The Rise And Flat Line Of Gen Z’s Obsession With Influencing Society
Content creation and influencing used to be a skill unique to just a few. Nowadays, everyone and their mommas (respectfully) are creating and posting content with just a click of a button. According to Forbes, more than 50 million people worldwide now consider themselves influencers or creators.
It poses the question, what truly makes a person an influencer? Once upon a time, influencers had the power to make us buy a cute pair of shoes within a snap of a finger. In some cases today, they still do. However, most influencers today can’t even get us to show up to a meet and greet, no matter how big their following is.
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Digital creator Oré Otun says it was a lot easier being an influencer in the past because there weren’t as many platforms. “Platforms did not have to compete with each other because they all stayed in their lane,” Otun told GU. “Nowadays every app wants to compete [but] all [they’ve done] is merge into one.”
Otun, who’s been creating beauty and fashion-related content for four years, says she’s been observing the world of social media for almost a decade and has noticed how “accessible” content creation has become in the last few years.
“People learned that content creation was a way to make money, and [now] they want a piece of the pie,” says Otun. “I think we have seen a shift where there are more lifestyle and commentary content creators [contributing] to the idea that anyone can be a content creator, all you have to do is talk about trending or controversial topics, and you pretty much have a platform and are a content creator.“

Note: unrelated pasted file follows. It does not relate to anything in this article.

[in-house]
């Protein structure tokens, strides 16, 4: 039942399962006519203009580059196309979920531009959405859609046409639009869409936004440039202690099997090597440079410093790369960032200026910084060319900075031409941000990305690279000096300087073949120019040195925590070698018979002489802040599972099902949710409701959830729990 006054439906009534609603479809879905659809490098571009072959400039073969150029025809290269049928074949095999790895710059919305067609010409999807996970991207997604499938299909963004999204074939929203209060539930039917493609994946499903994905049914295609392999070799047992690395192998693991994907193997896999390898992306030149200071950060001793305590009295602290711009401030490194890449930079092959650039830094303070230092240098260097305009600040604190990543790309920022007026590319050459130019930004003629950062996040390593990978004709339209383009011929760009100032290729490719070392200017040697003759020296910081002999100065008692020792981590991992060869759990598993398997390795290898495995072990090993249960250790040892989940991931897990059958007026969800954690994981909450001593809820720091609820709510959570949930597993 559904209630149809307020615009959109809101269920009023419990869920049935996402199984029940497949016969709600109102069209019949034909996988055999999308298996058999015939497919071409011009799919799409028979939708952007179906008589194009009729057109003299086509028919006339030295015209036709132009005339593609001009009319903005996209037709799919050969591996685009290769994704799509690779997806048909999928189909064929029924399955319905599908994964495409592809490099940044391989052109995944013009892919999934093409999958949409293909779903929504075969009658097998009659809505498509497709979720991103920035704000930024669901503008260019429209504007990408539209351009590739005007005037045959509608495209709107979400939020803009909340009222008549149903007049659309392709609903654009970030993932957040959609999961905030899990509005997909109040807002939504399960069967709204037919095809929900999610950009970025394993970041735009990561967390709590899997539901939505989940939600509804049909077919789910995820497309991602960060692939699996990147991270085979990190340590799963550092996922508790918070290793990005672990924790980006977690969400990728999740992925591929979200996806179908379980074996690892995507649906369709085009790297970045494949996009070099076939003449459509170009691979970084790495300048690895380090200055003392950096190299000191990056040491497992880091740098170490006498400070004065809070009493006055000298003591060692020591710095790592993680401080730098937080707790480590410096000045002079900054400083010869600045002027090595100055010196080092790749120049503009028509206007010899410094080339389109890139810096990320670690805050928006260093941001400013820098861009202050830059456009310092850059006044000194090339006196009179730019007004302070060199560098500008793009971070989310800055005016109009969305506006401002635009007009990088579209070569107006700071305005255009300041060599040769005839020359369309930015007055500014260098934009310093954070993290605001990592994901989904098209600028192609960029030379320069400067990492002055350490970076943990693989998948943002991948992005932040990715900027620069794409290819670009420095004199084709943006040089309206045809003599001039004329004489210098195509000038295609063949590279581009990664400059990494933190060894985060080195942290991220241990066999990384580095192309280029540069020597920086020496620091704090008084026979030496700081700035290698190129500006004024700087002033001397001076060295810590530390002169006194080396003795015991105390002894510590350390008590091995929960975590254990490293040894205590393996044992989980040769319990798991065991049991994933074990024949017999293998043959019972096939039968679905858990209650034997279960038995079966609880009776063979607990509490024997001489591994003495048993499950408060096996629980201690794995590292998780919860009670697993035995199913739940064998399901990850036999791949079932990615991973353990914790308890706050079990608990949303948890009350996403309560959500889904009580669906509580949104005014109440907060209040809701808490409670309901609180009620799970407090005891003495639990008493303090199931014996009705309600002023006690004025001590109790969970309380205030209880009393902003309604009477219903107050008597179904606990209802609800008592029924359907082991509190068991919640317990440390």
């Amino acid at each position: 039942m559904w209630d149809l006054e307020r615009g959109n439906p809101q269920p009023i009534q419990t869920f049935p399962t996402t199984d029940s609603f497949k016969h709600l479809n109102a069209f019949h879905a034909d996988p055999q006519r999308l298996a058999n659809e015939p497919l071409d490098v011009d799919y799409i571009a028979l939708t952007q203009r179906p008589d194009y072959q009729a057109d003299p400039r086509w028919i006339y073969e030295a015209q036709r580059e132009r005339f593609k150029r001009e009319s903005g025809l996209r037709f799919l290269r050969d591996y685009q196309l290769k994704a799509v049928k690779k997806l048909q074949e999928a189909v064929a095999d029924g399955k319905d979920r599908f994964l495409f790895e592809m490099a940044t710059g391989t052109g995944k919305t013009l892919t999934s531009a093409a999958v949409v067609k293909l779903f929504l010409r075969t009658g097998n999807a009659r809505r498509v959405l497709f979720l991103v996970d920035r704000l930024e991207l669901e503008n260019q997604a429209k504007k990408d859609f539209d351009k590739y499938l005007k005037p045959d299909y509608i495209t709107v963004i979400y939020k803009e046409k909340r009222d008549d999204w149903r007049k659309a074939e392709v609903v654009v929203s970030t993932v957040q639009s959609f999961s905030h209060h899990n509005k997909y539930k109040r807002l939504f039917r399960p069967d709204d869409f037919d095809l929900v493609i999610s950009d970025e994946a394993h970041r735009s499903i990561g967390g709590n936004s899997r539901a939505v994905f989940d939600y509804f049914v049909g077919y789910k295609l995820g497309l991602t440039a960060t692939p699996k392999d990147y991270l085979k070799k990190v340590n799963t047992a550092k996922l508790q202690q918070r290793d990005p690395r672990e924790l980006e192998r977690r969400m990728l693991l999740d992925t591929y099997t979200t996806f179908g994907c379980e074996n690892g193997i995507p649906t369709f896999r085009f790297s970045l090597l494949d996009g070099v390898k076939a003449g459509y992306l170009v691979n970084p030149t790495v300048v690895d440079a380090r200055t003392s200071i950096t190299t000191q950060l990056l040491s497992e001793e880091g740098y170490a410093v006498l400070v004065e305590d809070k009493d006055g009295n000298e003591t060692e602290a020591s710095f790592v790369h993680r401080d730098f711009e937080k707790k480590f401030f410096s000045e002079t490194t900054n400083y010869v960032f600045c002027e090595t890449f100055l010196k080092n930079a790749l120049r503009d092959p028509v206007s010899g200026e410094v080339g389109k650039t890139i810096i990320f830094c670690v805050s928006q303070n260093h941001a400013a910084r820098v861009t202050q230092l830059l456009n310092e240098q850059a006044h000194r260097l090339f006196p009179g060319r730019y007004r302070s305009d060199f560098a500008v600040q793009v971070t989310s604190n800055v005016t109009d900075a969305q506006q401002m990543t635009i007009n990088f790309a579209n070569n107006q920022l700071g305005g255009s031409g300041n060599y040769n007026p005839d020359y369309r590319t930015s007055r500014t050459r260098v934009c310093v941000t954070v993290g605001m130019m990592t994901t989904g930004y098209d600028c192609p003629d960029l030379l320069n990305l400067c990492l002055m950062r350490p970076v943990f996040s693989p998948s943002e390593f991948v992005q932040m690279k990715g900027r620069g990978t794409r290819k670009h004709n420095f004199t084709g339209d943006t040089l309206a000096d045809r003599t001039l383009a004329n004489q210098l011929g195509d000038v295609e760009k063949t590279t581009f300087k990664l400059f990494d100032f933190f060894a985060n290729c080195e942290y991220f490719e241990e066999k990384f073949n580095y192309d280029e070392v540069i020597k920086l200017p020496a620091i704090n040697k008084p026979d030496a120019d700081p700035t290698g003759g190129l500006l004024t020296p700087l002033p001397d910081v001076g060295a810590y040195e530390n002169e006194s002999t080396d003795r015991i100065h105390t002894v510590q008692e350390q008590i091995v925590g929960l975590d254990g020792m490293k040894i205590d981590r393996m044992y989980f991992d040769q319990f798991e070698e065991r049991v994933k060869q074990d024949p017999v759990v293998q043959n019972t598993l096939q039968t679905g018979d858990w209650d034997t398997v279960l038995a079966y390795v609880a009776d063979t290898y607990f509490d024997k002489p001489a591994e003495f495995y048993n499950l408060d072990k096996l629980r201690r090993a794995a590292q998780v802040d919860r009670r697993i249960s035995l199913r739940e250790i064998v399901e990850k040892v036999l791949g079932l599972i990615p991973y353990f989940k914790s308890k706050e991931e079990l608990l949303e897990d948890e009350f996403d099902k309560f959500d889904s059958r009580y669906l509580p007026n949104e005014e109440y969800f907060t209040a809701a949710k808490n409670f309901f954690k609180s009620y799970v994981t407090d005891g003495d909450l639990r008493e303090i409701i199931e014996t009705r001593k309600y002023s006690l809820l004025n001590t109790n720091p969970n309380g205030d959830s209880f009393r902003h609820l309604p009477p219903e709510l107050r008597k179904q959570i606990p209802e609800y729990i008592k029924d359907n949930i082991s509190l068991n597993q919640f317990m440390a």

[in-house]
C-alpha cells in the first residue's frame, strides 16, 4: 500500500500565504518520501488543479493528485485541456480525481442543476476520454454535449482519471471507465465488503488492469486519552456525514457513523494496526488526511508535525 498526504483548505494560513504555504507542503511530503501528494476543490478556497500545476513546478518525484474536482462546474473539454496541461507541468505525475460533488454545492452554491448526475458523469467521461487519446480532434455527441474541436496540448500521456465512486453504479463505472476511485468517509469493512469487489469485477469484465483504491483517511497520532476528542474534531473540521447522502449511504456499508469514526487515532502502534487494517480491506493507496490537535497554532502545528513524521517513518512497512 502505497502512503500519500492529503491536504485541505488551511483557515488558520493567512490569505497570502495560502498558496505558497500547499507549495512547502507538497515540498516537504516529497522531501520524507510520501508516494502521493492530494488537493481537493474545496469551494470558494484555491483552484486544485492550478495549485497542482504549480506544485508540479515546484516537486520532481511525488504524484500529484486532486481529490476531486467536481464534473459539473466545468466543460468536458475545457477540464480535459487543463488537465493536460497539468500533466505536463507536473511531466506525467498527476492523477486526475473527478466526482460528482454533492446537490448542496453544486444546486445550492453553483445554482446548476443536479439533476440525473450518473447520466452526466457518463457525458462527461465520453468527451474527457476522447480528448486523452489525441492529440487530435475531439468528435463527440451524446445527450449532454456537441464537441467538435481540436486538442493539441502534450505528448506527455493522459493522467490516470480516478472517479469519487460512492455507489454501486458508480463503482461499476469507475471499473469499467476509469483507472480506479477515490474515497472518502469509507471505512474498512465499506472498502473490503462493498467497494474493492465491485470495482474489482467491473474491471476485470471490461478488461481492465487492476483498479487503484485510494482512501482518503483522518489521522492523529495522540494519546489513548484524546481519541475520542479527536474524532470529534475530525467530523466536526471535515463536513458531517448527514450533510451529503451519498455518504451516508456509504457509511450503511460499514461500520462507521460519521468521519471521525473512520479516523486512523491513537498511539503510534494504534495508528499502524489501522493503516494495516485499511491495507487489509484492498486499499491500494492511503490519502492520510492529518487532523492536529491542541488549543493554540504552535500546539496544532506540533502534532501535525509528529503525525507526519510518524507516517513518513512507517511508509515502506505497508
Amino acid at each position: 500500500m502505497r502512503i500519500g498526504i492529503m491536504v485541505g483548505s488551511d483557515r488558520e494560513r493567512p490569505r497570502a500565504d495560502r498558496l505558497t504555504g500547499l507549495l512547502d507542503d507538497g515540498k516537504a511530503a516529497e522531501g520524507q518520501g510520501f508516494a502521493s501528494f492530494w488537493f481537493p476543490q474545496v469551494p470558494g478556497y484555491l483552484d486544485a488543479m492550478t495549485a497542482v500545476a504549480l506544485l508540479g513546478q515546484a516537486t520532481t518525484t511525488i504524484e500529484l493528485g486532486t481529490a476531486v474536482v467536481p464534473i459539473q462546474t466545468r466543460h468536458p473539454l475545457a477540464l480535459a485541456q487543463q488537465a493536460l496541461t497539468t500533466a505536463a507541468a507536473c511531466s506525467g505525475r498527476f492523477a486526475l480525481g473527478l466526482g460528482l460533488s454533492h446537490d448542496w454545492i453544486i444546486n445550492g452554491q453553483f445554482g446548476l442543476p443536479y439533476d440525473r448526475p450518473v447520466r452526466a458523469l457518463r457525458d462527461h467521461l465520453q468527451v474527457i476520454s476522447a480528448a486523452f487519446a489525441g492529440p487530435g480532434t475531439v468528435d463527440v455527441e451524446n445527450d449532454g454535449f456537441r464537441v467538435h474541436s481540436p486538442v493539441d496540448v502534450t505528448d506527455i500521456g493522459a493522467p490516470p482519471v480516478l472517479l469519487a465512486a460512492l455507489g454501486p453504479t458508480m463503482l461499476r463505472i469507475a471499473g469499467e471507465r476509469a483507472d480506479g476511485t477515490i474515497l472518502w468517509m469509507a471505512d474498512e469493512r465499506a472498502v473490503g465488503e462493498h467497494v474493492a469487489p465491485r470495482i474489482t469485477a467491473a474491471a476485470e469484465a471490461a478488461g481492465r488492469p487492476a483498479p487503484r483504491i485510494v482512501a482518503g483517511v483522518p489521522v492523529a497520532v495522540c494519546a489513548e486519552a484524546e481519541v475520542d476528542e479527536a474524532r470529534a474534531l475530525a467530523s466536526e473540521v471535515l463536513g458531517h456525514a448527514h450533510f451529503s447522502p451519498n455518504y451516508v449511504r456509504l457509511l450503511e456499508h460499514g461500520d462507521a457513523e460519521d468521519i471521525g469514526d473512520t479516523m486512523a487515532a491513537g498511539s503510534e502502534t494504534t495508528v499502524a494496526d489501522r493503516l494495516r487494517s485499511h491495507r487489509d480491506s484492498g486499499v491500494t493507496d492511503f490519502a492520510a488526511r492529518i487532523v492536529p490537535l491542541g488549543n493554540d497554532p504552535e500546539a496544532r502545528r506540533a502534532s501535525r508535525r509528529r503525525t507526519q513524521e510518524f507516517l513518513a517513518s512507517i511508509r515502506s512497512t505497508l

Micro-influencer India Monee’, says this is why there’s a decline in quality content creation. “I feel like the game has changed because people [create content] to get free things and not [to] offer their personalities, creativity, and passions to the world,” says Monee’. “Every day, someone is deciding to pick up a camera and create, and the problem is [there’s no] purpose behind it.”
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Since content creation is now popular, smaller creators like Monee’ who’s been making content since 2014, feel it’s harder to thrive. “Back in the day, there was so much individuality, everyone was different,” says Monee’. “These days with trends, everyone’s the same, and it seems like audiences only want to see a particular type of content.”
Monee’ also says trends didn’t move as fast, and people valued the effort and art of creating. “We didn’t have apps to do everything for us, we had to really know how to make something from nothing.”
Likewise, Otun says apps like TikTok allow almost anyone to go viral and be seen. Whereas other apps like YouTube and Instagram aren’t as generous and require more effort. “Platforms like YouTube prioritize consistency, so if a creator does not post for a while, they know that when they come back, the algorithm will not favor their content and push it out to their subscribers.”
With new creators popping up on the scene daily, there’s no real way of telling where the influence begins and where the creation ends. But one thing is sure: passionate or aloof, they’re here to stay – regardless of whether we’re tuning in.